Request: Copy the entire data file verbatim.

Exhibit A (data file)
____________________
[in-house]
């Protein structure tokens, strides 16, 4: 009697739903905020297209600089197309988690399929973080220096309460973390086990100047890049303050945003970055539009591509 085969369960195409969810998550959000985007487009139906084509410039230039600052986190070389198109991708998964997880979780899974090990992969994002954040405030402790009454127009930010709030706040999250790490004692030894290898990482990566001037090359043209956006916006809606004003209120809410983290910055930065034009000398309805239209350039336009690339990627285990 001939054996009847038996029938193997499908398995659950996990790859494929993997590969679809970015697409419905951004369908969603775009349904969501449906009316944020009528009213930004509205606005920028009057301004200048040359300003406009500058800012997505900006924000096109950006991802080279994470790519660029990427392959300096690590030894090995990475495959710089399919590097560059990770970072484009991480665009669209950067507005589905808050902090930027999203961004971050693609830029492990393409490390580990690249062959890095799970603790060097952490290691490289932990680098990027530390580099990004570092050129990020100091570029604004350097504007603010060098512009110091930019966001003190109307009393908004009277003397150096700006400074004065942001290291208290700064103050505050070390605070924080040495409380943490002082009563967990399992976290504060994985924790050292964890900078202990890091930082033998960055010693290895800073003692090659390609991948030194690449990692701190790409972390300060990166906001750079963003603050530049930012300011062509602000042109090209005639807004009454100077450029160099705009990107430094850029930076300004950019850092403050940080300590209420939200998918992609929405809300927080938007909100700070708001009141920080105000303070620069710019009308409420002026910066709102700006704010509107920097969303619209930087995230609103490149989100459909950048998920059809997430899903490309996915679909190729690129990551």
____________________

[in-house]
């Protein structure tokens, strides 16, 4: 009697739903905020297209600089197309988690399929973080220096309460973390086990100047890049303050945003970055539009591509 085969369960195409969810998550959000985007487009139906084509410039230039600052986190070389198109991708998964997880979780899974090990992969994002954040405030402790009454127009930010709030706040999250790490004692030894290898990482990566001037090359043209956006916006809606004003209120809410983290910055930065034009000398309805239209350039336009690339990627285990 001939054996009847038996029938193997499908398995659950996990790859494929993997590969679809970015697409419905951004369908969603775009349904969501449906009316944020009528009213930004509205606005920028009057301004200048040359300003406009500058800012997505900006924000096109950006991802080279994470790519660029990427392959300096690590030894090995990475495959710089399919590097560059990770970072484009991480665009669209950067507005589905808050902090930027999203961004971050693609830029492990393409490390580990690249062959890095799970603790060097952490290691490289932990680098990027530390580099990004570092050129990020100091570029604004350097504007603010060098512009110091930019966001003190109307009393908004009277003397150096700006400074004065942001290291208290700064103050505050070390605070924080040495409380943490002082009563967990399992976290504060994985924790050292964890900078202990890091930082033998960055010693290895800073003692090659390609991948030194690449990692701190790409972390300060990166906001750079963003603050530049930012300011062509602000042109090209005639807004009454100077450029160099705009990107430094850029930076300004950019850092403050940080300590209420939200998918992609929405809300927080938007909100700070708001009141920080105000303070620069710019009308409420002026910066709102700006704010509107920097969303619209930087995230609103490149989100459909950048998920059809997430899903490309996915679909190729690129990551």